If staying mentally fit is your cup of tea, then you should definitely introduce some tea in your daily routine, suggests a new longitudinal study from the Department of Psychological Medicine at National University of Singapore’s (NUS) Yong Loo Lin School of Medicine.
Involving 957 55-year-old or older Chinese seniors, the team led by Assistant Professor Feng Lei discovered that introducing tea consumption as a daily habit reduces the risk of dementia by 50% and the risk of cognitive impairment of those who with a genetically-predisposed risk of Alzheimer’s by 86%.
The team discovered that the tea brewed from leaves, such as green, oolong, or black tea, has neuroprotective properties that serve to prevent neurocognitive disorders that may occur later in life.
He attributes the long-term effects of drinking tea to the bioactive compounds found in the leaves, such as catechins, theaflavins, thearubigins, and L-theanine. “These compounds exhibit anti-inflammatory and antioxidant potential and other bioactive properties that may protect the brain from vascular damage and neurodegeneration.”
This means that introducing this inexpensive habit into your daily rituals has the potential of reducing the risk of developing neurocognitive disorders that many people tend to suffer from at a later age.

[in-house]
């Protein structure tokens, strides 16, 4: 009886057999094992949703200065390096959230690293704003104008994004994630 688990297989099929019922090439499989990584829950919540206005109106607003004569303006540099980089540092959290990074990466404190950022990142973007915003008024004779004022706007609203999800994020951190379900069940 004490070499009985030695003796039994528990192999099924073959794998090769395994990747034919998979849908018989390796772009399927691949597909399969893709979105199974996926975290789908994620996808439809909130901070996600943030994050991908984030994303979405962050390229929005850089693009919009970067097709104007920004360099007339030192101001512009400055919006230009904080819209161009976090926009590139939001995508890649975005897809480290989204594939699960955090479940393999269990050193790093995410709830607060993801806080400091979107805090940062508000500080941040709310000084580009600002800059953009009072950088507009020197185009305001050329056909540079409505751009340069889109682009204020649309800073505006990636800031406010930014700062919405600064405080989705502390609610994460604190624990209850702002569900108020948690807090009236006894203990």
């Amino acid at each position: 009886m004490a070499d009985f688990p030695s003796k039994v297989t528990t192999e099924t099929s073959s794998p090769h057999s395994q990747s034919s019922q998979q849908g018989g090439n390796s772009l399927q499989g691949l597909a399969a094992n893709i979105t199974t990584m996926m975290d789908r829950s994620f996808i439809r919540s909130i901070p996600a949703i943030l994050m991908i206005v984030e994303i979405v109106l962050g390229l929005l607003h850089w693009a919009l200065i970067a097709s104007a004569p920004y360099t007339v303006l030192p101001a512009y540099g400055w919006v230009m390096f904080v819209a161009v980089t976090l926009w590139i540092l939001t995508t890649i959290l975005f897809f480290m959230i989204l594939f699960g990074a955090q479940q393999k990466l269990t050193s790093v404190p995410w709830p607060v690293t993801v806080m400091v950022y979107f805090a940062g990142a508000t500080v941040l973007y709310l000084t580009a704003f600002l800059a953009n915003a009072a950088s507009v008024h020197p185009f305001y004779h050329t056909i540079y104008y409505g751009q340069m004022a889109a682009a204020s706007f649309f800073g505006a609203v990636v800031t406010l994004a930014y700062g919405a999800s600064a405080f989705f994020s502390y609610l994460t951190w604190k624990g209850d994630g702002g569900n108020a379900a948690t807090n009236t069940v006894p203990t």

The team spent seven years analyzing the tea-drinking participants in the study and comparing them to those who didn’t drink tea. During this period, they collected information on their tea-drinking habits, lifestyles, medical conditions, social and physical activities. They also assessed their cognitive function every two years.
Their next step is to investigate and test the effects of the tea’s bioactive compounds more thoroughly, by assigning experimental and control groups to eliminate any biased results.
Their discovery is just another excuse to pour yourself a cup of warm tea and say cheers to keeping your brain healthy.
Source: NUS News
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